EU: Europe Turns the Screws on Former Guantánamo Prisoners

Support our work: become a Friend of Statewatch from as little as £1/€1 per month.

"The US-run detention centre for “war on terror” prisoners at Guantánamo Bay is truly a collaborative effort; dozens of states worldwide assisted the US in the arrest, detention, torture or transport to torture of the around 800 men who have been held there. In some cases, their home states provided information that led to arrests, or failed to prevent or protest their illegal detention and torture once they became aware of it.

European states have proved no exception, making them complicit in the torture of their own citizens. Several dozen citizens and residents of European states have been held at Guantánamo. With the exception of Russian Ravil Mingazov, who was cleared for release in July 2016, all other European citizens were repatriated by 2005. European residents have also been returned to their countries of residence or origin. None were ever prosecuted at Guantánamo. As with prisoners released elsewhere however, legal problems and harassment have followed them.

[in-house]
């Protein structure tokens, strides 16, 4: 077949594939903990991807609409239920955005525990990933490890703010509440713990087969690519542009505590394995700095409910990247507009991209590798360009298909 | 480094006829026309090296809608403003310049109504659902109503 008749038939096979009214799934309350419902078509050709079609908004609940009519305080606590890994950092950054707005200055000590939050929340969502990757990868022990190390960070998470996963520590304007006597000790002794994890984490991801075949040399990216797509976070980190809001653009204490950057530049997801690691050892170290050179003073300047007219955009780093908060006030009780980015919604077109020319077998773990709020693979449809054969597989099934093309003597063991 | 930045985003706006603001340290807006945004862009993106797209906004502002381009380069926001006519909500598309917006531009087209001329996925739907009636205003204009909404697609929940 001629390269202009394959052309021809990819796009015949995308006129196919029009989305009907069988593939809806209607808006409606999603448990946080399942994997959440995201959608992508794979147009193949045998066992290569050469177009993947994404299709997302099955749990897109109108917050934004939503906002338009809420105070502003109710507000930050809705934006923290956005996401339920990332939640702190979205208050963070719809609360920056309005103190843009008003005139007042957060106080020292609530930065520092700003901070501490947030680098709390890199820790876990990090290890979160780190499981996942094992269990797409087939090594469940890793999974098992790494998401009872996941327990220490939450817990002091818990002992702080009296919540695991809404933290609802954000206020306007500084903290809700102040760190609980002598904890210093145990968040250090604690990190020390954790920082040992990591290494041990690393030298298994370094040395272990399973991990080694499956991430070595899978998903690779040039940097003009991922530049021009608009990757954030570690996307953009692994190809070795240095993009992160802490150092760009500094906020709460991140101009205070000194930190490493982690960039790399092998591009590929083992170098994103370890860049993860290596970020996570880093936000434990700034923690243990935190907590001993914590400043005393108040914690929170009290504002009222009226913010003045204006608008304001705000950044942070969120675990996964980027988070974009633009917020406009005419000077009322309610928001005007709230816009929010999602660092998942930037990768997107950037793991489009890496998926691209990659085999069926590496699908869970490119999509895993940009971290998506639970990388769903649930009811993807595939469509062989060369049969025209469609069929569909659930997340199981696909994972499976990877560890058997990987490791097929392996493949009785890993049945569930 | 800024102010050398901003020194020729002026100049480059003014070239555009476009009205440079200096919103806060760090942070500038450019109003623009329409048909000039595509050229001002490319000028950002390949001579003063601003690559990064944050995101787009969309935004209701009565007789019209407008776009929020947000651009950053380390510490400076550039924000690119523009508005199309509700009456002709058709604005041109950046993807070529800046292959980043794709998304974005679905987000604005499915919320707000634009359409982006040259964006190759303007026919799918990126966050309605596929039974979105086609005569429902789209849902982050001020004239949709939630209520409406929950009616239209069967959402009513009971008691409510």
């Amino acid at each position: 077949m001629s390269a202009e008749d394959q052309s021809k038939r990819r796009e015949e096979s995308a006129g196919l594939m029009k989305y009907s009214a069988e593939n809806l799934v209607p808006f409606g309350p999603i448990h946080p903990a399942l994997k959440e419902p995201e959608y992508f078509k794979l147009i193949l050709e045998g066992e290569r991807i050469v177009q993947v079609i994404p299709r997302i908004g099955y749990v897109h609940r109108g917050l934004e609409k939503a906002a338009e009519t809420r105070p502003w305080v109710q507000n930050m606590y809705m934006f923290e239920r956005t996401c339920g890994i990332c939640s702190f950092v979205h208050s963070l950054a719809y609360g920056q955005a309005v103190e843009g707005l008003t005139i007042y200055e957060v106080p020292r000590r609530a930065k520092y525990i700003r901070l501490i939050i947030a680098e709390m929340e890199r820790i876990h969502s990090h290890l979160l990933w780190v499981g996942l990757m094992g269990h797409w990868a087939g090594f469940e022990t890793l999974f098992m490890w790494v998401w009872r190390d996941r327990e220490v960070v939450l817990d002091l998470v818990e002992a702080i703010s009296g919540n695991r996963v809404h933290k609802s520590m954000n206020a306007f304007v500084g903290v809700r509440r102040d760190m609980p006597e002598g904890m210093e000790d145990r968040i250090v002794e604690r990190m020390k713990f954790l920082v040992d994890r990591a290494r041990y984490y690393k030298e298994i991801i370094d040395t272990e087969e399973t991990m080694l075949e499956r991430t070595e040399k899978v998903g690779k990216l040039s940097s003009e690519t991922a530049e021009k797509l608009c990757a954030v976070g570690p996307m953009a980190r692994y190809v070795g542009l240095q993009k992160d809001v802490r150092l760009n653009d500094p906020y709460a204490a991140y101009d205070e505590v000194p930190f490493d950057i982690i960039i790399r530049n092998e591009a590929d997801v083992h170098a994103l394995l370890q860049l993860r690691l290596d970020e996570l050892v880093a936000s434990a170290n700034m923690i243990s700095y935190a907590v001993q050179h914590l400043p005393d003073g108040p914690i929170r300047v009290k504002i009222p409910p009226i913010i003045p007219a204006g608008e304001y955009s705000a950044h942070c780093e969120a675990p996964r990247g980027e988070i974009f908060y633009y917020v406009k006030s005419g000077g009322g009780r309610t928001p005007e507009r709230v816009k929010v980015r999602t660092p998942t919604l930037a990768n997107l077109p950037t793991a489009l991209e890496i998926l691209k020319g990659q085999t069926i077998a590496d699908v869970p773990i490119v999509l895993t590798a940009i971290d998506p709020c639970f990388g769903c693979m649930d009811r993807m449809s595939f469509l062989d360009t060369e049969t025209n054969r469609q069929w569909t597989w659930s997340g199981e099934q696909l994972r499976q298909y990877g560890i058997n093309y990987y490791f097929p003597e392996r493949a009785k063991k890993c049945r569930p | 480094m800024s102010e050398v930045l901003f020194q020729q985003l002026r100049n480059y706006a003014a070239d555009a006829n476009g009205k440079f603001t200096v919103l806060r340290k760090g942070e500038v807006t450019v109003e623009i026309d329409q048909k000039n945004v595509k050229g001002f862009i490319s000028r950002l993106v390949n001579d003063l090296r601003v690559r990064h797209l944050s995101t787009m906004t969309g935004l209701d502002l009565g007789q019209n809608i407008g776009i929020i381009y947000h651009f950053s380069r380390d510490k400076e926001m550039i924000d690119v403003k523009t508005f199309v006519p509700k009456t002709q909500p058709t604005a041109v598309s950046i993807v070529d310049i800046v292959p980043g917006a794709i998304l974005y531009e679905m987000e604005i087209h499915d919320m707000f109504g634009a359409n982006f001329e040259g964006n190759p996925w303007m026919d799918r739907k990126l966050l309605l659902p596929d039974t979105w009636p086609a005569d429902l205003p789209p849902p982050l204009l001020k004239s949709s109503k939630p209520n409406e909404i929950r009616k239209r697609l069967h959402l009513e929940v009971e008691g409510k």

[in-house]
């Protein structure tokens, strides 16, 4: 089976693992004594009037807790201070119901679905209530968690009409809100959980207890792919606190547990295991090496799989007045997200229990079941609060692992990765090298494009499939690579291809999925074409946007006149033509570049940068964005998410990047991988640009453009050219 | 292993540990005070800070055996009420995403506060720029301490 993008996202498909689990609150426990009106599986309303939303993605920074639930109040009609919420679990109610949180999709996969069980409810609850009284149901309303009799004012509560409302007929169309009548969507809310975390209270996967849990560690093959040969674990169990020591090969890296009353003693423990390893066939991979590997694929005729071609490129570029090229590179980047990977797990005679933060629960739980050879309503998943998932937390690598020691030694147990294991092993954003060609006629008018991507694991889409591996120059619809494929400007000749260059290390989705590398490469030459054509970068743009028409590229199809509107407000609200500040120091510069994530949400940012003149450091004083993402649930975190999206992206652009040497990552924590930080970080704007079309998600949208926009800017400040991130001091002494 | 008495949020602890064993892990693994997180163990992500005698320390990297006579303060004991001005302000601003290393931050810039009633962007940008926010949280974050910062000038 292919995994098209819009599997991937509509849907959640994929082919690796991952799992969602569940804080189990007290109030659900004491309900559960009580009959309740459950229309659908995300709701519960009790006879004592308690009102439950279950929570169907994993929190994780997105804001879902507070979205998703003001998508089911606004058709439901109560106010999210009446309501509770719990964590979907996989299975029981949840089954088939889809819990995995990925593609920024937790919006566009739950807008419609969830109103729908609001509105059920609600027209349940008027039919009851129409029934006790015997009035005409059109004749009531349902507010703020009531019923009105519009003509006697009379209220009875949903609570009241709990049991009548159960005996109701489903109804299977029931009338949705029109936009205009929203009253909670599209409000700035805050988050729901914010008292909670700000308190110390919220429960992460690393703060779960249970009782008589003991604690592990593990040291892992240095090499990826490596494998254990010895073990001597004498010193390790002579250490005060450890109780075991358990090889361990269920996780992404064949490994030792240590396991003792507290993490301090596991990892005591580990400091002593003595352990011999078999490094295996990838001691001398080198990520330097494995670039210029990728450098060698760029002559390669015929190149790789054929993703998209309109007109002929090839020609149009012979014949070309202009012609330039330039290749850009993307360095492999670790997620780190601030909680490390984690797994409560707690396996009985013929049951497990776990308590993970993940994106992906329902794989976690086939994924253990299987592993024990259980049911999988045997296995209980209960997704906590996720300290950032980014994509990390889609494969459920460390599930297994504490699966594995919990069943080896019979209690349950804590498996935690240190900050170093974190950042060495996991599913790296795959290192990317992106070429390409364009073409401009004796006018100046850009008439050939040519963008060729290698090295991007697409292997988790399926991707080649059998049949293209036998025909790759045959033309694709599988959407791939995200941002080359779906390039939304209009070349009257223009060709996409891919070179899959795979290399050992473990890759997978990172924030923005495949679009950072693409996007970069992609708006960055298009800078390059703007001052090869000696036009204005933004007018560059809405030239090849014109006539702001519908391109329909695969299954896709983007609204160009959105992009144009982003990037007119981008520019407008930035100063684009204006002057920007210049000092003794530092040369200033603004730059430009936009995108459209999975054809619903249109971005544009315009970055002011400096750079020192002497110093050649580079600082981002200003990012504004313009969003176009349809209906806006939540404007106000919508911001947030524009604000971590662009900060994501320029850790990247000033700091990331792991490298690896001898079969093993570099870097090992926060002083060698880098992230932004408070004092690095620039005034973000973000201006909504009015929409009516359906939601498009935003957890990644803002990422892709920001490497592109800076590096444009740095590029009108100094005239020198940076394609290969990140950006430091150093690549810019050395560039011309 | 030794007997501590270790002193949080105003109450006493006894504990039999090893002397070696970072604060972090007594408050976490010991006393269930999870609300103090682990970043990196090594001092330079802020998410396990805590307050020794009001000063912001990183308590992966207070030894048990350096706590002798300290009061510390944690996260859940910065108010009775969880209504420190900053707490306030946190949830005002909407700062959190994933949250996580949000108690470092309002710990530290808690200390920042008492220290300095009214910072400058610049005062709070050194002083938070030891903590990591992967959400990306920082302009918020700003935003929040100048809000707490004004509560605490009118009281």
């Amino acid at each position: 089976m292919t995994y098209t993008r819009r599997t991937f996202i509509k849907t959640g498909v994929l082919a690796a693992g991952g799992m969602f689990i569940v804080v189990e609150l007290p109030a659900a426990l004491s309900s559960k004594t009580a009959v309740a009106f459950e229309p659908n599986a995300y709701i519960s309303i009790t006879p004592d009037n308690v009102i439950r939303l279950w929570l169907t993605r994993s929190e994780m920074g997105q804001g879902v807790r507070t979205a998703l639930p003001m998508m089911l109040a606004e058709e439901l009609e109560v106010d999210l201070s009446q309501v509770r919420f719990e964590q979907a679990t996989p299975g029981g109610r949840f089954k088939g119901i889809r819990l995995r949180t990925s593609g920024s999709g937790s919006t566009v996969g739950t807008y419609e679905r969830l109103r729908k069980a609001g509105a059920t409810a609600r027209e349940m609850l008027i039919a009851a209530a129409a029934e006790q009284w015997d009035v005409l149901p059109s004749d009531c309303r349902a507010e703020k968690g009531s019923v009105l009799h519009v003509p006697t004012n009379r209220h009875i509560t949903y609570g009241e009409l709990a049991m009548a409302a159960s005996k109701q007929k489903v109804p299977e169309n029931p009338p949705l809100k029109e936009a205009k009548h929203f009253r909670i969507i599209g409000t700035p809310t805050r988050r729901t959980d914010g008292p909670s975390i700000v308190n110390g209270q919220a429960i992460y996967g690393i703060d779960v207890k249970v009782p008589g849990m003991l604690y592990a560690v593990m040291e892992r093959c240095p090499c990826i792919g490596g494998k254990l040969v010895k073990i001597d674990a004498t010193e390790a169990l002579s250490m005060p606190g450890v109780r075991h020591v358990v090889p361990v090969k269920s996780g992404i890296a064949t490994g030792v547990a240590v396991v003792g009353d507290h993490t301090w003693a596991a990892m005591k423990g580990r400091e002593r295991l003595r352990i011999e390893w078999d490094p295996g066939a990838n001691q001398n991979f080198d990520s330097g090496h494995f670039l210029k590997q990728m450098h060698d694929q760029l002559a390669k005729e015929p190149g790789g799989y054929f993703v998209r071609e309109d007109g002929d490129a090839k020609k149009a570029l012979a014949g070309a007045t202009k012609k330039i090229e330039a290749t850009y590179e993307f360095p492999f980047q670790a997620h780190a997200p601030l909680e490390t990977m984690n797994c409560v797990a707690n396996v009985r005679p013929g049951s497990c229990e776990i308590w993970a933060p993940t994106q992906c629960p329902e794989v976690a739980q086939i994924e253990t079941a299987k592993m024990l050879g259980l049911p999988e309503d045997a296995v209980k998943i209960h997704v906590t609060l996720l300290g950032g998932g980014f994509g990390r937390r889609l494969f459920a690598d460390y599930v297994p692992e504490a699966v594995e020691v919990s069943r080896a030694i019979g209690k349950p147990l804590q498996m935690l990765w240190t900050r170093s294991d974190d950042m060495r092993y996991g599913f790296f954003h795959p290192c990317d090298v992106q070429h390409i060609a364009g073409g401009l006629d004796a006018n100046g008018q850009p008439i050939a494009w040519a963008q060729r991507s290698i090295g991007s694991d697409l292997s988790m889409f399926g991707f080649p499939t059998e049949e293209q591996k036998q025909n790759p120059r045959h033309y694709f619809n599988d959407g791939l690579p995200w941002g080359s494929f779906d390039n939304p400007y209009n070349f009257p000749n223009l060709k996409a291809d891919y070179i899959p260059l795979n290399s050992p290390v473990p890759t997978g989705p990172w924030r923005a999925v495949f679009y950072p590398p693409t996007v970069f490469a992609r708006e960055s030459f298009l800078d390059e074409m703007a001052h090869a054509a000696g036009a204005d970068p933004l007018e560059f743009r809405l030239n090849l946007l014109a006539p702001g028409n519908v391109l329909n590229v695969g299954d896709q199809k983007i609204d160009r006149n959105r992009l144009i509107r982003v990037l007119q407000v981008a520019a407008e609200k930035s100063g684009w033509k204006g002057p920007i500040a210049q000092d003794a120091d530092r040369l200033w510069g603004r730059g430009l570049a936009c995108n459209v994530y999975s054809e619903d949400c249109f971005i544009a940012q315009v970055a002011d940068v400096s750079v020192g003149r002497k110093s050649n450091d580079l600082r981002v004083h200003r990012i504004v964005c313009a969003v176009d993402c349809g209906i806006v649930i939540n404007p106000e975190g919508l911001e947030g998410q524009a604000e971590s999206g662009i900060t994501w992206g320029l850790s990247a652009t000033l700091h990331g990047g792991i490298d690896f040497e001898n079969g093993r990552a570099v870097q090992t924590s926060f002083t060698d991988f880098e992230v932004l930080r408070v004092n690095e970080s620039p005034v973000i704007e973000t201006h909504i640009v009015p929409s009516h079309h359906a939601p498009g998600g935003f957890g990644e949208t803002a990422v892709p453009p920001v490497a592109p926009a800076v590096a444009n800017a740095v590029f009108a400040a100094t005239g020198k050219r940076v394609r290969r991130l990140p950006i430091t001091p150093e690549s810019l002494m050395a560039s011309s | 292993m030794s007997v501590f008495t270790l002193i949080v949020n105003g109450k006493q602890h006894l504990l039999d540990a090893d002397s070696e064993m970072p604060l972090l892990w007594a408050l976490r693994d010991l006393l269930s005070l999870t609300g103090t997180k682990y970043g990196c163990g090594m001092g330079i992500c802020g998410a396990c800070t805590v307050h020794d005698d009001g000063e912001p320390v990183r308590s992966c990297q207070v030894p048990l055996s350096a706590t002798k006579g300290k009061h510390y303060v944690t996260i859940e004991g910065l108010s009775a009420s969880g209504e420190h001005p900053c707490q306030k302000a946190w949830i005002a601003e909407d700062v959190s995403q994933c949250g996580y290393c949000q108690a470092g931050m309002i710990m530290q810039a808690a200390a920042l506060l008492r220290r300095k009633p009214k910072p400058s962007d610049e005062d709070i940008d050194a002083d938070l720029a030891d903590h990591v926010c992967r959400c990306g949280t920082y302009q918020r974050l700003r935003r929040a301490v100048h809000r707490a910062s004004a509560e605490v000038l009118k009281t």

This is not to discount the possibility that former prisoners could engage in such [illegal] activity. Playing the Guantánamo card, however, as the case above illustrates, rules out the need for any factual evidence. It creates an assumption of guilt that needs no proof, adds an international dimension to domestic crime and lowers the bar on what counts as admissible proof. Detention at Guantánamo is evidence enough of guilt."

See the full story: Europe Turns the Screws on Former Guantánamo Prisoners (one small window, link)

And see: Crime and Punishment? Prosecutions of Former Guantánamo Prisoners in Europe (one small window, link): an overview of ex-Guantánamo prisoners who are citizens of or resident in European states who have been tried, prosecuted and harassed by the authorities after their release from the prison camp.

Our work is only possible with your support.
Become a Friend of Statewatch from as little as £1/€1 per month.


Spotted an error? If you've spotted a problem with this page, just click once to let us know.

Report error